Enhanced by Zemanta

Wednesday, April 18, 2012

Help Give Amy Gore A Kickstart

Amy Gore & Her Valentines made the cut for my Best Records of 2011 post with their debut single, the excellent "Drivin' Around."  At the time, I wrote:
It's a solid chunk of whaddaya-wanna-do-tonight-I-dunno-whadda-you-wanna-do guitar rock, with a simple but insidiously catchy chorus and sound that holds great promise for a full album's worth of goodies from the band. Soon Amy?  Please?
Well, "soon" is now - or, at least, it could be, if we all pitch in and help.  Amy and her band have been working on shaping a full album, but doing so entirely on their own dime.  Amy put the word out on Facebook last week that the band is turning to fans to ask for support through the Kickstarter website:

Kickstarter has a great concept.  If you have a creative project of some kind, be it an art installation, a film, music, whatever, and you need funding, you set up a page on Kickstarter describing what you're doing and how much total funding you are seeking, with a deadline to reach that goal.  If you are willing to support creative endeavors, you can browse the various projects or seek out specific ones and pledge any amount from $1.00 on up.  If the project pulls in enough pledges to meet or exceed the funding goal, the artist gets the pledged amounts; however, if the deadline arrives and the funding goal has not been reached, the pledges are not collected and the artist gets nothing.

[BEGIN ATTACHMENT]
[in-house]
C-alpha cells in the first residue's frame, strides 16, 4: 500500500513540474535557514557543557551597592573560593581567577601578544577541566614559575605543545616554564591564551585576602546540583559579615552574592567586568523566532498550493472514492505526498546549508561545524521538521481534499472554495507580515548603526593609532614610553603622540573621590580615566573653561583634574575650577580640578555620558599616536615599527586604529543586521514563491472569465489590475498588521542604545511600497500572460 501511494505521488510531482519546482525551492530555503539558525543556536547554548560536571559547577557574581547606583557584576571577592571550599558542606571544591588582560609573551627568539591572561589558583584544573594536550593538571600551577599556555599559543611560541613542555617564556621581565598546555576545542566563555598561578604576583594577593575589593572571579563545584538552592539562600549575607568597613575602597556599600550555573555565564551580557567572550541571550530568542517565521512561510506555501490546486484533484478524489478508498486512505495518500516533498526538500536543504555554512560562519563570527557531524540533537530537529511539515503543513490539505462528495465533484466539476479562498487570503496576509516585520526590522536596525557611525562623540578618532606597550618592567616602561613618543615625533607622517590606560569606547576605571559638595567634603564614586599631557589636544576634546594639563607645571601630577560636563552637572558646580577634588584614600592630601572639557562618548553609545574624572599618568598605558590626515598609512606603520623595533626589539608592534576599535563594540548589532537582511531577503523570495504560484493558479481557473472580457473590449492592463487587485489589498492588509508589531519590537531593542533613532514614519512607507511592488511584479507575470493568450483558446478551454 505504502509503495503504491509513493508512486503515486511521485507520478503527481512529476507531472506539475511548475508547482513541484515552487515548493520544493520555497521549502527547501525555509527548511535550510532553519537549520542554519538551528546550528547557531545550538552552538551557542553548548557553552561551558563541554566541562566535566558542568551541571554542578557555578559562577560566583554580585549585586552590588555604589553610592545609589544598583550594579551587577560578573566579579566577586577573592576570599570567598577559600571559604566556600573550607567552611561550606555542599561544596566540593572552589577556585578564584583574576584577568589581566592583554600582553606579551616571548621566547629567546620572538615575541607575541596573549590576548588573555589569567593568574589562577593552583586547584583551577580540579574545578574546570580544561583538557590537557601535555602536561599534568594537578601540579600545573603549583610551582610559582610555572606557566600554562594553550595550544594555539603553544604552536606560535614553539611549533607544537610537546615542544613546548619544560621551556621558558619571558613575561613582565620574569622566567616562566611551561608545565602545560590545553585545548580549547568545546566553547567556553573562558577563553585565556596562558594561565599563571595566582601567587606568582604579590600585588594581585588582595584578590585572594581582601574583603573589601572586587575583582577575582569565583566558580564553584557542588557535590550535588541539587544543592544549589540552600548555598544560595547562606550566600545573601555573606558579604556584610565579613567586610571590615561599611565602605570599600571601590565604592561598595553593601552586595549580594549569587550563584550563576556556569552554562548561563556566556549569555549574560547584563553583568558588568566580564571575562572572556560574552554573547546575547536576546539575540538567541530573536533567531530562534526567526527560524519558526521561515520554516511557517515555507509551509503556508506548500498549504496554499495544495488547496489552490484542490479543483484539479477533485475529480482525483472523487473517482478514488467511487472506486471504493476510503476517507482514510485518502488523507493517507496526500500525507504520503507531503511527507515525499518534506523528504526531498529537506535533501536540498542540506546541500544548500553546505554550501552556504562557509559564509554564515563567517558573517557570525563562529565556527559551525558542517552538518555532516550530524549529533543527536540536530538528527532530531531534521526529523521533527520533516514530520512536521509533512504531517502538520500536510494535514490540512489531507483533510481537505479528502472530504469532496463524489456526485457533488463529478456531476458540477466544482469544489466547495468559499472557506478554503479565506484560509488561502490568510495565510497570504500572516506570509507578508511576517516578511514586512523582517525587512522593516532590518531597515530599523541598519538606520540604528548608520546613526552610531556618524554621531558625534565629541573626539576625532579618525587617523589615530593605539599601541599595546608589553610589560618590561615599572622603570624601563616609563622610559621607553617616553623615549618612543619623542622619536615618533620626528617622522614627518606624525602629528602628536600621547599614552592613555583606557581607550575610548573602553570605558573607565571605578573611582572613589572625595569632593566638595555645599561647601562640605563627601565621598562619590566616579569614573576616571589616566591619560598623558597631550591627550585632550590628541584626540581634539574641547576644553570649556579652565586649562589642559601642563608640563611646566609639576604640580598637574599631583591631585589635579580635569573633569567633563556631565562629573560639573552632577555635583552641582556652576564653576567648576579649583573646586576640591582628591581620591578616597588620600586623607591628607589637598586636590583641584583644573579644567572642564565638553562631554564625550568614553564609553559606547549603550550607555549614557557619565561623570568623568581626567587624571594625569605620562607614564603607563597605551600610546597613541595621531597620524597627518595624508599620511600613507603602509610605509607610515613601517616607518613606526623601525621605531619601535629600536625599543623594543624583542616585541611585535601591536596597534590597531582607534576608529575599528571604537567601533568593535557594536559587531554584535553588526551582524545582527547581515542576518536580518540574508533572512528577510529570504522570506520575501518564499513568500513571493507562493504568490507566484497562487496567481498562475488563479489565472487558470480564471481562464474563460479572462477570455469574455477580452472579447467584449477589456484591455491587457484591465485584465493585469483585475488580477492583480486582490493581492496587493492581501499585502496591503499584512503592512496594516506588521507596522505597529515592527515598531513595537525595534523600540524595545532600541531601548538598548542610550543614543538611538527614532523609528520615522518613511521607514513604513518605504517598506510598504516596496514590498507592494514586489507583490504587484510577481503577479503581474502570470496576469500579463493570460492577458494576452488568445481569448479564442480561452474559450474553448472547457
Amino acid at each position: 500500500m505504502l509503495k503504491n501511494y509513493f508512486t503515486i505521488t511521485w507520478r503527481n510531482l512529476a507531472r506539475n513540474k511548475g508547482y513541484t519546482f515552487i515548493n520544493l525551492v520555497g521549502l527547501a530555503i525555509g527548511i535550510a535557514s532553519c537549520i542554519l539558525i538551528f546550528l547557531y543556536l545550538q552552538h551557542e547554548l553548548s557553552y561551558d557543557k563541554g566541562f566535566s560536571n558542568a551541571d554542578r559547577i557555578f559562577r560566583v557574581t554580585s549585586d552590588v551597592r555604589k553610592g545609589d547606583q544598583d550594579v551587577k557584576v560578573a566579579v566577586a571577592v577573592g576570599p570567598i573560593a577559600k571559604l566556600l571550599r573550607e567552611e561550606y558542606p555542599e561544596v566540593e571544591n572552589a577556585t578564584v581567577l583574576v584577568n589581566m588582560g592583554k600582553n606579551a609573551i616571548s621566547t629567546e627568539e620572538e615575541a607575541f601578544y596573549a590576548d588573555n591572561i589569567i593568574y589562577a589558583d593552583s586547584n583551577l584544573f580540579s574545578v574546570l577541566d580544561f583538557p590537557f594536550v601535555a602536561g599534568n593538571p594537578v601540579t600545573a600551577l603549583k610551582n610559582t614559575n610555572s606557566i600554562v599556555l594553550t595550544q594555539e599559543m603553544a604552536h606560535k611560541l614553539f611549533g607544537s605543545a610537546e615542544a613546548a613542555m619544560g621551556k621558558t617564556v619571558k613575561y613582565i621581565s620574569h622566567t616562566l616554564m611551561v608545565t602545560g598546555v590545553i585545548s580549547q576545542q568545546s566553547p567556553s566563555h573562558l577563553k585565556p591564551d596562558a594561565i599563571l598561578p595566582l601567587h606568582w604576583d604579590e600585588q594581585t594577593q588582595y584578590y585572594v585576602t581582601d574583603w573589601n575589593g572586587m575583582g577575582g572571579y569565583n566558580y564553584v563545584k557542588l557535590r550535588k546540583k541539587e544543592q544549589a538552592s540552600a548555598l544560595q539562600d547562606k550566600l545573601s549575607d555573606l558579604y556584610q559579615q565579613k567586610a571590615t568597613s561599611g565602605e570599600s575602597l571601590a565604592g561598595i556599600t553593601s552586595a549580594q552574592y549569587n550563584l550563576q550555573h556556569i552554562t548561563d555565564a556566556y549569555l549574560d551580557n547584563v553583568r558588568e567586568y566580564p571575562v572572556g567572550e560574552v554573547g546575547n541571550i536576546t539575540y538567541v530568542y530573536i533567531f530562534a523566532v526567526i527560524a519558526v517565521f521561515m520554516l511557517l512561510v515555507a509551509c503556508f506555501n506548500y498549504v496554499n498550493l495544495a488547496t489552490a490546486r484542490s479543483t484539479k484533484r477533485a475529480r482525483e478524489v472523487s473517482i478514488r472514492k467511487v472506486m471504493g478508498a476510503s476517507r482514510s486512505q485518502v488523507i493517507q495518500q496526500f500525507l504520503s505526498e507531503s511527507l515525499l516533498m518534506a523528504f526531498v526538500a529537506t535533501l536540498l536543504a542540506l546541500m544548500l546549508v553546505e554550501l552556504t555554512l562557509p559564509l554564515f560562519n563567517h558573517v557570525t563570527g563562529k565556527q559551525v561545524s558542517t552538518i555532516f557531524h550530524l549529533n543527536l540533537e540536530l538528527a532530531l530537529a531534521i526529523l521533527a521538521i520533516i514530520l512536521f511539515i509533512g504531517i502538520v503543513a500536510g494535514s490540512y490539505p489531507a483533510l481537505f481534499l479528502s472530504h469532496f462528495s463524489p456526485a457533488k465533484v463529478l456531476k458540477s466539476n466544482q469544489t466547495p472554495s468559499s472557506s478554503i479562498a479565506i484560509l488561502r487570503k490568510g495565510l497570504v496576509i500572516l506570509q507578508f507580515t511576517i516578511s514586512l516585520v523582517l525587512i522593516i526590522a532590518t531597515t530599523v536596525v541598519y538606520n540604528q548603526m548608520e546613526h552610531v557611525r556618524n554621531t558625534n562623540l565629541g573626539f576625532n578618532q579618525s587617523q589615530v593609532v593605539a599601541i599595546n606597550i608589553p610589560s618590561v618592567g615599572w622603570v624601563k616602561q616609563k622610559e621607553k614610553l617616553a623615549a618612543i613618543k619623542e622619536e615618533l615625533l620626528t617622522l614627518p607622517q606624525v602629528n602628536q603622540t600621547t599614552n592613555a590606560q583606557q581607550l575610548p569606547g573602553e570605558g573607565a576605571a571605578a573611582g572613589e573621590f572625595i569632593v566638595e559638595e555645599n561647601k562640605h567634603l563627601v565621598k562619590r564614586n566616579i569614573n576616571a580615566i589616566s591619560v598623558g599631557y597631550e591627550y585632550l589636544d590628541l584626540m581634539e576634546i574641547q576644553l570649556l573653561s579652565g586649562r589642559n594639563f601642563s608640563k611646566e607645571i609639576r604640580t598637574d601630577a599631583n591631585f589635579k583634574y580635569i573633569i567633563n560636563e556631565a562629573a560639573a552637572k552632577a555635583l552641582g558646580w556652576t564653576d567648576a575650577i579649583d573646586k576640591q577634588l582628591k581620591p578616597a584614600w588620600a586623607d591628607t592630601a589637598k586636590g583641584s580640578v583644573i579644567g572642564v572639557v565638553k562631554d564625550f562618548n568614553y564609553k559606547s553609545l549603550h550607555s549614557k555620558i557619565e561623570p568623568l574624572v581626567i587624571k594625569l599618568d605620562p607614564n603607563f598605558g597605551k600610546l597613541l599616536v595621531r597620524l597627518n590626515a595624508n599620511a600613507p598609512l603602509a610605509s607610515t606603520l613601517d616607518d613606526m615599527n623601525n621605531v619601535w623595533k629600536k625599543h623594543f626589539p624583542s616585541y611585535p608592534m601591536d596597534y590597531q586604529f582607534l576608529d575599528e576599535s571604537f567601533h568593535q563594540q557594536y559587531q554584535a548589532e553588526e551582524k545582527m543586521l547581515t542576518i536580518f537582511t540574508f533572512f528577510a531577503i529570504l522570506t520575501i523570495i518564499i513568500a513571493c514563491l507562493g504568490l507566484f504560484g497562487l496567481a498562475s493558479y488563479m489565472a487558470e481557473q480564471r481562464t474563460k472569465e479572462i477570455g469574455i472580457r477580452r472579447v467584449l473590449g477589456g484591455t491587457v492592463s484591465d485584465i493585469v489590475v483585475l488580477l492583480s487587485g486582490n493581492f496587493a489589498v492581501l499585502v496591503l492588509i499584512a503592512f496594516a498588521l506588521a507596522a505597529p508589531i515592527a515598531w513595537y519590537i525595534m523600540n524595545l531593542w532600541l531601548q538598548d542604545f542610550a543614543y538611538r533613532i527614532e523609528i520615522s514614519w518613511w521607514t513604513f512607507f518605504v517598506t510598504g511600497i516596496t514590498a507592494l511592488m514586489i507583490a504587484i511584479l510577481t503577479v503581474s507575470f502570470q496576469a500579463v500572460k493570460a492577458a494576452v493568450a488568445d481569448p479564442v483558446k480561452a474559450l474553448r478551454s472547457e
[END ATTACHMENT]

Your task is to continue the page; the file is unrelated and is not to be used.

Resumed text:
Often, those seeking funding will offer rewards to those who are willing to pledge, based on the amount of contribution.  Amy & Her Valentines, for example, offer everything from a "virtual high five" for a $1.00 pledge to a signed copy of the finished CD, early download access to the songs, and a hand-made button for a pledge of $50.00, to a private party performance by the band for a $10,000.00 pledge.

To make the new album a reality, they are seeking $4500.00 by May 10, 2012.  At the moment, the tote board sits at $835.00 with 26 days to go.